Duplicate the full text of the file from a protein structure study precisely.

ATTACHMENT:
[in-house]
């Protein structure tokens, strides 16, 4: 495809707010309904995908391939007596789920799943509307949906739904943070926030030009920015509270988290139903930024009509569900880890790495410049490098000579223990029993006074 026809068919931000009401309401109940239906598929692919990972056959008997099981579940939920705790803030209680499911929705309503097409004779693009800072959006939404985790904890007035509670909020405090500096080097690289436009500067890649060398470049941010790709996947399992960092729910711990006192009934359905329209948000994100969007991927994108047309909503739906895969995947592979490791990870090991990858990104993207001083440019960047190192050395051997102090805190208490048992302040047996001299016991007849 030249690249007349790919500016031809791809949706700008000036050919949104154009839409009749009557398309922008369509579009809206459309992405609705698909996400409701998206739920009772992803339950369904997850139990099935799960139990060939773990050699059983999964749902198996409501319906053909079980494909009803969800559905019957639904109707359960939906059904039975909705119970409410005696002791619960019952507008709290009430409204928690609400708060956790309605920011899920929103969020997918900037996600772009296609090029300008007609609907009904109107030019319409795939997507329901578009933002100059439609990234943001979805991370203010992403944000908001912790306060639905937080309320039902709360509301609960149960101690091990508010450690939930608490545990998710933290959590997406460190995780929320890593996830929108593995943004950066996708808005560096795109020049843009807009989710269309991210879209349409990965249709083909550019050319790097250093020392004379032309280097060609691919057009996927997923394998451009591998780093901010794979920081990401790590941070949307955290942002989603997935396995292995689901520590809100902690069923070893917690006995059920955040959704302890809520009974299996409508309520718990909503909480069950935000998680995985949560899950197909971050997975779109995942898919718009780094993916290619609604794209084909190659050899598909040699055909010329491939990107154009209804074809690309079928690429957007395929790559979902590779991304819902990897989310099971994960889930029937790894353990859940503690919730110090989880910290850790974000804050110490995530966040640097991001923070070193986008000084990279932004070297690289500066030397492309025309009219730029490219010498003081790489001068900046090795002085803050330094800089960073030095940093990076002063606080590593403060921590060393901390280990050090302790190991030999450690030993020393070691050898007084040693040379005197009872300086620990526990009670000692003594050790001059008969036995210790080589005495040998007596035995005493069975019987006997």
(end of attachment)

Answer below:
[in-house]
């Protein structure tokens, strides 16, 4: 495809707010309904995908391939007596789920799943509307949906739904943070926030030009920015509270988290139903930024009509569900880890790495410049490098000579223990029993006074 026809068919931000009401309401109940239906598929692919990972056959008997099981579940939920705790803030209680499911929705309503097409004779693009800072959006939404985790904890007035509670909020405090500096080097690289436009500067890649060398470049941010790709996947399992960092729910711990006192009934359905329209948000994100969007991927994108047309909503739906895969995947592979490791990870090991990858990104993207001083440019960047190192050395051997102090805190208490048992302040047996001299016991007849 030249690249007349790919500016031809791809949706700008000036050919949104154009839409009749009557398309922008369509579009809206459309992405609705698909996400409701998206739920009772992803339950369904997850139990099935799960139990060939773990050699059983999964749902198996409501319906053909079980494909009803969800559905019957639904109707359960939906059904039975909705119970409410005696002791619960019952507008709290009430409204928690609400708060956790309605920011899920929103969020997918900037996600772009296609090029300008007609609907009904109107030019319409795939997507329901578009933002100059439609990234943001979805991370203010992403944000908001912790306060639905937080309320039902709360509301609960149960101690091990508010450690939930608490545990998710933290959590997406460190995780929320890593996830929108593995943004950066996708808005560096795109020049843009807009989710269309991210879209349409990965249709083909550019050319790097250093020392004379032309280097060609691919057009996927997923394998451009591998780093901010794979920081990401790590941070949307955290942002989603997935396995292995689901520590809100902690069923070893917690006995059920955040959704302890809520009974299996409508309520718990909503909480069950935000998680995985949560899950197909971050997975779109995942898919718009780094993916290619609604794209084909190659050899598909040699055909010329491939990107154009209804074809690309079928690429957007395929790559979902590779991304819902990897989310099971994960889930029937790894353990859940503690919730110090989880910290850790974000804050110490995530966040640097991001923070070193986008000084990279932004070297690289500066030397492309025309009219730029490219010498003081790489001068900046090795002085803050330094800089960073030095940093990076002063606080590593403060921590060393901390280990050090302790190991030999450690030993020393070691050898007084040693040379005197009872300086620990526990009670000692003594050790001059008969036995210790080589005495040998007596035995005493069975019987006997």